The Forum's year-long exploration of religion launches with a program featuring distinguished philosopher and cognitive scientist Daniel Dennett and noted evolutionary biologist David Sloan Wilson.
They are joined by additional participants to discuss questions such as: What is the nature and purpose of religion? Is it a product of our evolution and something we can now do without? Is it a system of belief and practice that humans require in order to build communities and construct meaning for their lives? What in human make-up renders religion possible? How has religious belief developed and changed over the years, and how does it continue to do so?
Dr. Daniel Dennett received his B.A. in Philosophy from Harvard University in 1963, and earned his Doctorate in Philosophy at Oxford University in 1965. After teaching at U.C. Irvine for six years, Dennett joined the faculty at Tufts University in 1971, where he is now a Professor of Philosophy and Director of the Center for Cognitive Studies at Tufts University.
Dennett has written extensively about the mind, consciousness, and evolution. He published his first book, Content and Consciousness, in 1969 and is perhaps best known for his 1995 book, Darwin's Dangerous Idea, which explores the implications of natural selection on humanity's place in the universe. He has also published more than one hundred scholarly articles in professional journals, ranging from Behavioral and Brain Sciences to Poetics Today.
John F. Haught (Ph.D. Catholic University, 1970), is Senior Fellow, Science & Religion, Woodstock Theological Center, Georgetown University. He was formerly Professor in the Department of Theology at Georgetown University (1970-2005) and Chair (1990-95).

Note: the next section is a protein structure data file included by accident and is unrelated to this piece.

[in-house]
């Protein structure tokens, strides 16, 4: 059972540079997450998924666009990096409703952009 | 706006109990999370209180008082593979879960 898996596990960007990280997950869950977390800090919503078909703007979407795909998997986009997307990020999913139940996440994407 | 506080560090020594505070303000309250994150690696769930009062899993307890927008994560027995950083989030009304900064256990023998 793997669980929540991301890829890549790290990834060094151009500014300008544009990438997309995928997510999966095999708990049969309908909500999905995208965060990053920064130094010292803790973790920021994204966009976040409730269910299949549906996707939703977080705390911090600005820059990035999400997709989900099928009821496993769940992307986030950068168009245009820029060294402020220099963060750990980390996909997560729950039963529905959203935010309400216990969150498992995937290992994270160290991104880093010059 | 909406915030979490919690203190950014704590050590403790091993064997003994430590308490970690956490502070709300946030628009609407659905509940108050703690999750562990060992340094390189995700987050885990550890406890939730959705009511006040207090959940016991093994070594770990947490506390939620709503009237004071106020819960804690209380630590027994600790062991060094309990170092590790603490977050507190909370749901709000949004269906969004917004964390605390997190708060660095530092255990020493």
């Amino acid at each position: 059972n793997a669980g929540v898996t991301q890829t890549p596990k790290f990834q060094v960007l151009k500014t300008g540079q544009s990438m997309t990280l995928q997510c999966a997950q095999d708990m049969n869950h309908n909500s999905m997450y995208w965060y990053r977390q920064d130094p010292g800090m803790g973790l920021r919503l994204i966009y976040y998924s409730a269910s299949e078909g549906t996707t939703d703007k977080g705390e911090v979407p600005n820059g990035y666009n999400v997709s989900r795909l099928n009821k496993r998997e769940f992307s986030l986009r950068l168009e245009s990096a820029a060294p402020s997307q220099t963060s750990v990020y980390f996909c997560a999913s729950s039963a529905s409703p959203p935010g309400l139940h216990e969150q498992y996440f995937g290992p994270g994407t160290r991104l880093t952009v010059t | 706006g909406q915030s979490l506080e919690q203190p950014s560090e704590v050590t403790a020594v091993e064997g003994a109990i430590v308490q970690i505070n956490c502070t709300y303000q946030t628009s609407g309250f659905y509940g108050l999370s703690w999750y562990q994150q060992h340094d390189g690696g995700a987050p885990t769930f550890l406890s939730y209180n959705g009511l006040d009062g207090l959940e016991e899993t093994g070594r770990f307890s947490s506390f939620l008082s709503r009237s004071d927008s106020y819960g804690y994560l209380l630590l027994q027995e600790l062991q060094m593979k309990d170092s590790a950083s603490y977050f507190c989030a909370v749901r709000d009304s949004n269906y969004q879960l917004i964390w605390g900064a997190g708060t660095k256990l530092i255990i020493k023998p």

His area of specialization is systematic theology, with a particular interest in issues pertaining to science, cosmology, evolution, ecology, and religion.
William P. Kelly
William P. Kelly was appointed president of the Graduate Center of the City University of New York on July 1, 2005. From 1998 through June 2005, he served as the Graduate Center's provost and senior vice president, a tenure that was marked by the recruitment of a remarkable cadre of internationally renowned scholars to the school's faculty.
A distinguished American literature scholar and an expert on the works of James Fenimore Cooper, Dr. Kelly's books include Plotting America's Past: Fenimore Cooper and the Leatherstocking Tales (Southern Illinois University Press), and a work in progress, Exhibiting Nature: Scientific Culture and The American Museum of Natural History.
His numerous articles and reviews have appeared in a broad range of publications including the New York Times Book Review, The American Scholar, and the Journal of Western History, and he is the editor of the Random House edition of The Selected Works of Washington Irving and the Oxford University Press edition of The Pathfinder.